The driver of economic growth is the human ingenuity that makes use of resources, whether they are energy (wood, coal, oil, uranium, sun and wind) or other resources.
    The idea that fossil fuel holds a privileged place in the pantheon of resources is simply a conceit fostered by fossil fuel companies in their pursuit of protection from proper accounting for external costs like pollution and geo-political security risks.

  9. bellanson

    I looked up the dates on the county by county change.
    It’s from previous Peak to essentially recession bottom (07 – 12)
    It sort of make sense that the economically most active/successful counties would be hit worst by the Great Recession.
    If, on the other hand, your county was economically lagging, or focused on agriculture or energy production, then you’d stand to gain from the growth in Chindia/BRIC.
    Still true, but not so surprising, and it doesn’t hold too much policy value, i.e. Texas doesn’t seem to have benefited too much from the oil boom – most likely because it was already extracting a lot of oil. The true benefit comes from developing new economic activity where none existed before the recession.
    That’s the same as saying: “You get richer by making more money”.

  10. Antiderivative

    Perhaps I am from a younger generation who grew up on basic economics, after the supply-side school was thoroughly refuted.
    While all economists believe that increasing LRAS will benefit society, I am failing to see how an energy boom is “supply-side” economics.
    Long term growth depends upon:
    (i) increases physical capital.
    (ii) increases in human capital.
    (iii) increases in technology.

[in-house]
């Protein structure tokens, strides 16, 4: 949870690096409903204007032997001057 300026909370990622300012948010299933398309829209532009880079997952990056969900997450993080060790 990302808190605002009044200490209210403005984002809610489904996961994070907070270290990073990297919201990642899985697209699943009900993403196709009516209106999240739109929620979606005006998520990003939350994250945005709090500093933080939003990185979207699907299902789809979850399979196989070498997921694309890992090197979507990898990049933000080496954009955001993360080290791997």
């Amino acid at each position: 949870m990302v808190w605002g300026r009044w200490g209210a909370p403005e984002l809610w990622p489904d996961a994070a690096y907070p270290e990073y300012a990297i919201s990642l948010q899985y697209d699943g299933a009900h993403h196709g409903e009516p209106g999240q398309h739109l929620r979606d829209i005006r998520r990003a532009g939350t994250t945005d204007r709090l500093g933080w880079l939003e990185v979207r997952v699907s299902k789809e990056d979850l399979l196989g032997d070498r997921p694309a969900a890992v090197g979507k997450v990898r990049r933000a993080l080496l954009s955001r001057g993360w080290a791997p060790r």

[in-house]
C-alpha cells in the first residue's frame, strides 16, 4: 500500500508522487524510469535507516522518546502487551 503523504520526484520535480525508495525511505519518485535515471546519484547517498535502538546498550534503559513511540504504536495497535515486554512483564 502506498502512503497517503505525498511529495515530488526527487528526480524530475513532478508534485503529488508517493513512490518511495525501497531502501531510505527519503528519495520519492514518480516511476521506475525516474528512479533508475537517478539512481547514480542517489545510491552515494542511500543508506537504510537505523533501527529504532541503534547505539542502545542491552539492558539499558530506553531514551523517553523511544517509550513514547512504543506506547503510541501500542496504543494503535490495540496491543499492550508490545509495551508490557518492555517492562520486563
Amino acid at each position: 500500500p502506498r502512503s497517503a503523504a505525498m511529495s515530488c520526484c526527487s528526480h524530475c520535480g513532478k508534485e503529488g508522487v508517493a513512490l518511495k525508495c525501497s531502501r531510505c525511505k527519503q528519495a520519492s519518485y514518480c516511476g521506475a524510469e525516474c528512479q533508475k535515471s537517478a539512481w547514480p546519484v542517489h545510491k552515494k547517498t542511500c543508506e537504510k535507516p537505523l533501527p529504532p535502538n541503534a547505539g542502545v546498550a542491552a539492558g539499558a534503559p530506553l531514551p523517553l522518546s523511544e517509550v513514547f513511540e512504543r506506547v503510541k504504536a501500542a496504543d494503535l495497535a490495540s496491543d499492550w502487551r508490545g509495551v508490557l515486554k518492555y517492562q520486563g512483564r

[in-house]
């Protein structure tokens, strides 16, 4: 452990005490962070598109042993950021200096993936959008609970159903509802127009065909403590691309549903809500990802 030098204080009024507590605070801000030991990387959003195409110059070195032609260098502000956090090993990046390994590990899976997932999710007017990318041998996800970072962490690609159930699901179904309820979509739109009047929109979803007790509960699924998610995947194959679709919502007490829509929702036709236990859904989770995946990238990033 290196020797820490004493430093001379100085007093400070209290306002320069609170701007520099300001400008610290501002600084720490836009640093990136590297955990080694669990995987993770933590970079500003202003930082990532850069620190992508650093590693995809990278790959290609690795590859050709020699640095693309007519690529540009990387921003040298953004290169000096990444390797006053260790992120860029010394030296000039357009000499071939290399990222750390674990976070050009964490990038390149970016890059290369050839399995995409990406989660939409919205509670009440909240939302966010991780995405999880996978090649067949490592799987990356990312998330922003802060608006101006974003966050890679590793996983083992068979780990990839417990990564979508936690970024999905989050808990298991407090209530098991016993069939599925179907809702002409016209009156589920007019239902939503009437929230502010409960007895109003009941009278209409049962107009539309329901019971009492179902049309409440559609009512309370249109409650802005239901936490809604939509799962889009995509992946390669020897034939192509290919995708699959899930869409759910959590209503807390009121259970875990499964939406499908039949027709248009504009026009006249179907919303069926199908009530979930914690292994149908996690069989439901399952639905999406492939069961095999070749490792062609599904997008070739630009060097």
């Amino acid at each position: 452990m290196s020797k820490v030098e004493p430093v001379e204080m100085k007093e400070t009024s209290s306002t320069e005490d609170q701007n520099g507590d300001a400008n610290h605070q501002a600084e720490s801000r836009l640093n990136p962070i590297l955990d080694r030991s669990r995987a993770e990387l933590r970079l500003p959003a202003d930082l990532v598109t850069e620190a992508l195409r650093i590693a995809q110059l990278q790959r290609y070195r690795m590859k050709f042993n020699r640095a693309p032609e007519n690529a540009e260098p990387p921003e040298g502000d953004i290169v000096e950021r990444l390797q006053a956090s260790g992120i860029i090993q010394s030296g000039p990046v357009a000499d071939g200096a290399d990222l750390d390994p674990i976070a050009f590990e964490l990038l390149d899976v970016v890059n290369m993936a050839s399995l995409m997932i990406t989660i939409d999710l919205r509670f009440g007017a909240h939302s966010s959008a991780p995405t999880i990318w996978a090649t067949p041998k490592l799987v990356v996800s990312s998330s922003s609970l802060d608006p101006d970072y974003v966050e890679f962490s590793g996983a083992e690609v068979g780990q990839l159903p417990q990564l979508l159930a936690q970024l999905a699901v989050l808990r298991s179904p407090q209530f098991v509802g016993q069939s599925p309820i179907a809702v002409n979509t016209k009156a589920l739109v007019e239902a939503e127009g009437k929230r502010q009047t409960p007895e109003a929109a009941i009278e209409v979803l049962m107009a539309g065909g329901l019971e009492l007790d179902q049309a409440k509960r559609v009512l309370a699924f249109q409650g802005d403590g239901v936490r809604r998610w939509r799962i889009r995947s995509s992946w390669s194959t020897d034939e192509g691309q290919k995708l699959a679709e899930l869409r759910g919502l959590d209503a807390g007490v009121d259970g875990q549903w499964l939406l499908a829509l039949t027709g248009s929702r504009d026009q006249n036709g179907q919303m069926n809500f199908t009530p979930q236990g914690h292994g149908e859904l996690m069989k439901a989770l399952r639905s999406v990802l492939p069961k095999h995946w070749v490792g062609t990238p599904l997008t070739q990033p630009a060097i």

While almost all economist agree with this view, there is substantial disagreement on what “supply-side economics” is.
    Most people equate supply-side economics with slashing top marginal income tax rates and deregulation.
    Perhaps, you are a correct, that this “supply-side” recovery is the result from deregulating energy.
    However, as your map clearly shows, most of these gains are coming from North Dakota, where a California mall has more people shopping in it than the whole state of ND.
    I am skeptical to believe that “supply-side” factors are responsible for this “growth”. If they are, it is strictly due to deregulation, and mostly selling off our natural assets, for private gains.
    Anyways, I am interested to hear about the “supply-side” success story of ND, and how this successful story can be achieved on a national level, using the same basic economic principles.

  11. randomworker

    Plus there’s like 650k people in all of North Dakota. Greater Los Angeles has, what, 11 million? So a booming energy sector has more impact.

  12. endorendil

    Ricardo says “When the minimum wage is increased every year as it was in the US at the start of the Great Recession you have serious dislocaiton of those workers at that level.”
    But the graph shows clearly that the youth participation rate has been dropping at an almost constant rate since 2000, although there were no increases in the minimum wage until the recession. In any case, after the recent spate of rises, the real value of the minimum wage is now about the same as it was in the mid-eighties, under Saint Ron.
    There is a serious problem here, which cannot be dealt with by the simplistic approach of reducing wages and removing regulations.

  13. JDH

    Antiderivative: I made no mention of taxes or indeed any economic policy above. I was quite surprised by your response to a straightforward presentation of some simple facts.